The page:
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Drought’s over? More like a temporary reprieve from California’s dry climate

Drought’s over? More like a temporary reprieve from California’s dry climate
A plow clears a road near Mammoth Lakes, Calif., in the eastern Sierra Nevada on Feb. 6 after a storm dumped about 10 feet of snow. (Los Angeles Times)

To the editor: The drought’s over, according to the U.S. Drought Monitor. Really?

We have a temporary reprieve at best. Our rivers, lakes and reservoirs are in great shape thanks to all the recent rain, but surface water isn’t the only thing we depend on. Over the last decade we have relied more heavily on our groundwater, which accumulates naturally beneath the soil in deposits known as aquifers.

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Some of these aquifers are deep, while others are shallow. Unfortunately, as our population has grown, we have become more and more dependent on these aquifers, to the point that many have been virtually depleted.

Claiming the drought is over after three or four months of rain, no matter how intense, is insane. We have a temporary reprieve at best, nothing more.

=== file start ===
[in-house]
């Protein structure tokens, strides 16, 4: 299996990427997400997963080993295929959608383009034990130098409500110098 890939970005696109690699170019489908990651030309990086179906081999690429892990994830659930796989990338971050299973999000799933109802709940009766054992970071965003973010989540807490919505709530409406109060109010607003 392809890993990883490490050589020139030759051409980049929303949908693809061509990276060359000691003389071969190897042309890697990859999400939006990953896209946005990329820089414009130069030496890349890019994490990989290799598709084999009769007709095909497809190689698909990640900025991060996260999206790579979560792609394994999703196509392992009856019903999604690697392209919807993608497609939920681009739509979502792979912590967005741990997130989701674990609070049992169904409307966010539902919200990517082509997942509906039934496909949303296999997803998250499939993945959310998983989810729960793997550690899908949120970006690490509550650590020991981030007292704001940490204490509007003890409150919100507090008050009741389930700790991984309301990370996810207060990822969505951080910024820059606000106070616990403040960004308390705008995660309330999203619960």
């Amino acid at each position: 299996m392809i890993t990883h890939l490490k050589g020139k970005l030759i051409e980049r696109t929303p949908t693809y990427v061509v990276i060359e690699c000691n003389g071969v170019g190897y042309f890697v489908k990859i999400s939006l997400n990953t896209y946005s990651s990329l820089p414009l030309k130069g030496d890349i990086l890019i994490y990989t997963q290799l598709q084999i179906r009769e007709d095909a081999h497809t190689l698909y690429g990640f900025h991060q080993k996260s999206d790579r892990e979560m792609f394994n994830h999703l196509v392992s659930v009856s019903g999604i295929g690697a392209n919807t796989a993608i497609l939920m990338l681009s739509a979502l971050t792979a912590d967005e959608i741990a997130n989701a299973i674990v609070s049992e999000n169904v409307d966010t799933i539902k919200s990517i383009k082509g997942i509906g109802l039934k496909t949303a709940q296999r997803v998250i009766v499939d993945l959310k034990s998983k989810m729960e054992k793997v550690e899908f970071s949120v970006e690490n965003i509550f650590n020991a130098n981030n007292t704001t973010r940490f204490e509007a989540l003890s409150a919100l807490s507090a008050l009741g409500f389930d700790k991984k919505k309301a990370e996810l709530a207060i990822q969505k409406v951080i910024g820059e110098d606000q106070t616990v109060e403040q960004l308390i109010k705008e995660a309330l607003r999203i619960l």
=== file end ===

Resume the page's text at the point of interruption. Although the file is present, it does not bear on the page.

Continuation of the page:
Joanna Clark, San Juan Capistrano

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To the editor: The print edition headline, “State is free of drought, for now,” should have had the “for now” in bold-face capitals.

As a group, Californians never seem able to appreciate that a rainy season like this one is no more than a temporary reprieve. Instead of thinking ahead to the next drought and devising creative ways to harvest and store storm water before it reaches the Pacific, they declare in effect that good times are here to stay.

It’s like a smoker who celebrates a negative chest X-ray by lighting up. Bland comments like that of climate scientist Jessica Blunden (“It is good to be cautious and always think about conserving water”) utterly fail to convey the urgency of the situation.

The drought will be back — depend on it. The only question is, will we have taken any steps to mitigate its effects by the time it returns?

Anthony Dangerfield, Medford, Mass.

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To the editor: This is not the time to return to profligate uses of perhaps our most precious resource. Lawns that work well in the south of England are just not suited to semi-arid climes.

Even though we can relax a bit and run the public fountain, conservation must still be the watchword.

John Johnson, Carlsbad

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